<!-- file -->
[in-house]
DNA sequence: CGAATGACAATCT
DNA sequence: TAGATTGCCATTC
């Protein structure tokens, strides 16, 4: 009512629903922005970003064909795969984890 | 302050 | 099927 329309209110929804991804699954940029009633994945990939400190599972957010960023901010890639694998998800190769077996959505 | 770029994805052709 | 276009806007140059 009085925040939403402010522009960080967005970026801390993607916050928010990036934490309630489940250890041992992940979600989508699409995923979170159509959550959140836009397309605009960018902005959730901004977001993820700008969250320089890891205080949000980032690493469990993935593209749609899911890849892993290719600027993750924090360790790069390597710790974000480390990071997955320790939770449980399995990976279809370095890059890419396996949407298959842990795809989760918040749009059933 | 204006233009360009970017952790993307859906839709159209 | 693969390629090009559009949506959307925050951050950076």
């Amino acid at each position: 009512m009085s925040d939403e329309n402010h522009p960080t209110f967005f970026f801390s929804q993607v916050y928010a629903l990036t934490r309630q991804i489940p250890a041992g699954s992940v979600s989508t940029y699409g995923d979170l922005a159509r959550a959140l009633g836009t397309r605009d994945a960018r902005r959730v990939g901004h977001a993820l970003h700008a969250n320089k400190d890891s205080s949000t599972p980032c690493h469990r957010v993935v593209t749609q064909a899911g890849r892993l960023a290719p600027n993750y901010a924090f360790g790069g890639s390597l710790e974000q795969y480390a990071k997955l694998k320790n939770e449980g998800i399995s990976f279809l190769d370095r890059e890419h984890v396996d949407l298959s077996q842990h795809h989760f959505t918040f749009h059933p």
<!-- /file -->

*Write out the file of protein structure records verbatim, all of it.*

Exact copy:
[in-house]
DNA sequence: CGAATGACAATCT
DNA sequence: TAGATTGCCATTC
């Protein structure tokens, strides 16, 4: 009512629903922005970003064909795969984890 | 302050 | 099927 329309209110929804991804699954940029009633994945990939400190599972957010960023901010890639694998998800190769077996959505 | 770029994805052709 | 276009806007140059 009085925040939403402010522009960080967005970026801390993607916050928010990036934490309630489940250890041992992940979600989508699409995923979170159509959550959140836009397309605009960018902005959730901004977001993820700008969250320089890891205080949000980032690493469990993935593209749609899911890849892993290719600027993750924090360790790069390597710790974000480390990071997955320790939770449980399995990976279809370095890059890419396996949407298959842990795809989760918040749009059933 | 204006233009360009970017952790993307859906839709159209 | 693969390629090009559009949506959307925050951050950076």
């Amino acid at each position: 009512m009085s925040d939403e329309n402010h522009p960080t209110f967005f970026f801390s929804q993607v916050y928010a629903l990036t934490r309630q991804i489940p250890a041992g699954s992940v979600s989508t940029y699409g995923d979170l922005a159509r959550a959140l009633g836009t397309r605009d994945a960018r902005r959730v990939g901004h977001a993820l970003h700008a969250n320089k400190d890891s205080s949000t599972p980032c690493h469990r957010v993935v593209t749609q064909a899911g890849r892993l960023a290719p600027n993750y901010a924090f360790g790069g890639s390597l710790e974000q795969y480390a990071k997955l694998k320790n939770e449980g998800i399995s990976f279809l190769d370095r890059e890419h984890v396996d949407l298959s077996q842990h795809h989760f959505t918040f749009h059933p």